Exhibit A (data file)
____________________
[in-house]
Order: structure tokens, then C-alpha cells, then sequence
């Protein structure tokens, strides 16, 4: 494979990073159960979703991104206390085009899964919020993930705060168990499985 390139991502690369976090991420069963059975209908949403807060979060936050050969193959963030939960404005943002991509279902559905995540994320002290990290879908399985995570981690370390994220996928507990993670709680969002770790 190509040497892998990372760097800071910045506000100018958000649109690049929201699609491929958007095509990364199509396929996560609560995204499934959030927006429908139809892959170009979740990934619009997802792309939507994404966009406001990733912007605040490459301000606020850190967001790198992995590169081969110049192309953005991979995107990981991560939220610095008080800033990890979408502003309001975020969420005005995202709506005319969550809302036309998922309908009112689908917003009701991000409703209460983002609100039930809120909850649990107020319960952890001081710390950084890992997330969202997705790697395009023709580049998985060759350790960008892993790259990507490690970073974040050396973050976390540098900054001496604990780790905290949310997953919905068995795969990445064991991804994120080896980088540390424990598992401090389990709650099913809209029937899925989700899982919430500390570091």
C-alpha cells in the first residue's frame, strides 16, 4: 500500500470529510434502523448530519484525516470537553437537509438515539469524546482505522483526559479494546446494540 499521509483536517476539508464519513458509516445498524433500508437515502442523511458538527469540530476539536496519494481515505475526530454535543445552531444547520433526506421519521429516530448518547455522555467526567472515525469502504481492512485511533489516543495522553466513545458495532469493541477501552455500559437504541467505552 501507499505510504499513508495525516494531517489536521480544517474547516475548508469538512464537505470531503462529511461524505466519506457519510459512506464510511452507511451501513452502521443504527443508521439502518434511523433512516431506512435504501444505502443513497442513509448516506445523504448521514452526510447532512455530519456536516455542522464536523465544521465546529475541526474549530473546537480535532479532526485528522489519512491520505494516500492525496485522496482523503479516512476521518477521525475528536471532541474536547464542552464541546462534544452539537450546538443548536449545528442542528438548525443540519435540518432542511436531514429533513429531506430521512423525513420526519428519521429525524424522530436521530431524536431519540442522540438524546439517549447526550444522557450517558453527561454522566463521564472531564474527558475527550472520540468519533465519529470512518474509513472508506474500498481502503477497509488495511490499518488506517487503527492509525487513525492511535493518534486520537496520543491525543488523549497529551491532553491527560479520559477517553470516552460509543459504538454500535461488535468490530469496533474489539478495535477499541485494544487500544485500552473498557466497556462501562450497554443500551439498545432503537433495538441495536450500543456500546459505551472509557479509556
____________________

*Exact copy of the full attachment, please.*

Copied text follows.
[in-house]
Order: structure tokens, then C-alpha cells, then sequence
């Protein structure tokens, strides 16, 4: 494979990073159960979703991104206390085009899964919020993930705060168990499985 390139991502690369976090991420069963059975209908949403807060979060936050050969193959963030939960404005943002991509279902559905995540994320002290990290879908399985995570981690370390994220996928507990993670709680969002770790 190509040497892998990372760097800071910045506000100018958000649109690049929201699609491929958007095509990364199509396929996560609560995204499934959030927006429908139809892959170009979740990934619009997802792309939507994404966009406001990733912007605040490459301000606020850190967001790198992995590169081969110049192309953005991979995107990981991560939220610095008080800033990890979408502003309001975020969420005005995202709506005319969550809302036309998922309908009112689908917003009701991000409703209460983002609100039930809120909850649990107020319960952890001081710390950084890992997330969202997705790697395009023709580049998985060759350790960008892993790259990507490690970073974040050396973050976390540098900054001496604990780790905290949310997953919905068995795969990445064991991804994120080896980088540390424990598992401090389990709650099913809209029937899925989700899982919430500390570091």
C-alpha cells in the first residue's frame, strides 16, 4: 500500500470529510434502523448530519484525516470537553437537509438515539469524546482505522483526559479494546446494540 499521509483536517476539508464519513458509516445498524433500508437515502442523511458538527469540530476539536496519494481515505475526530454535543445552531444547520433526506421519521429516530448518547455522555467526567472515525469502504481492512485511533489516543495522553466513545458495532469493541477501552455500559437504541467505552 501507499505510504499513508495525516494531517489536521480544517474547516475548508469538512464537505470531503462529511461524505466519506457519510459512506464510511452507511451501513452502521443504527443508521439502518434511523433512516431506512435504501444505502443513497442513509448516506445523504448521514452526510447532512455530519456536516455542522464536523465544521465546529475541526474549530473546537480535532479532526485528522489519512491520505494516500492525496485522496482523503479516512476521518477521525475528536471532541474536547464542552464541546462534544452539537450546538443548536449545528442542528438548525443540519435540518432542511436531514429533513429531506430521512423525513420526519428519521429525524424522530436521530431524536431519540442522540438524546439517549447526550444522557450517558453527561454522566463521564472531564474527558475527550472520540468519533465519529470512518474509513472508506474500498481502503477497509488495511490499518488506517487503527492509525487513525492511535493518534486520537496520543491525543488523549497529551491532553491527560479520559477517553470516552460509543459504538454500535461488535468490530469496533474489539478495535477499541485494544487500544485500552473498557466497556462501562450497554443500551439498545432503537433495538441495536450500543456500546459505551472509557479509556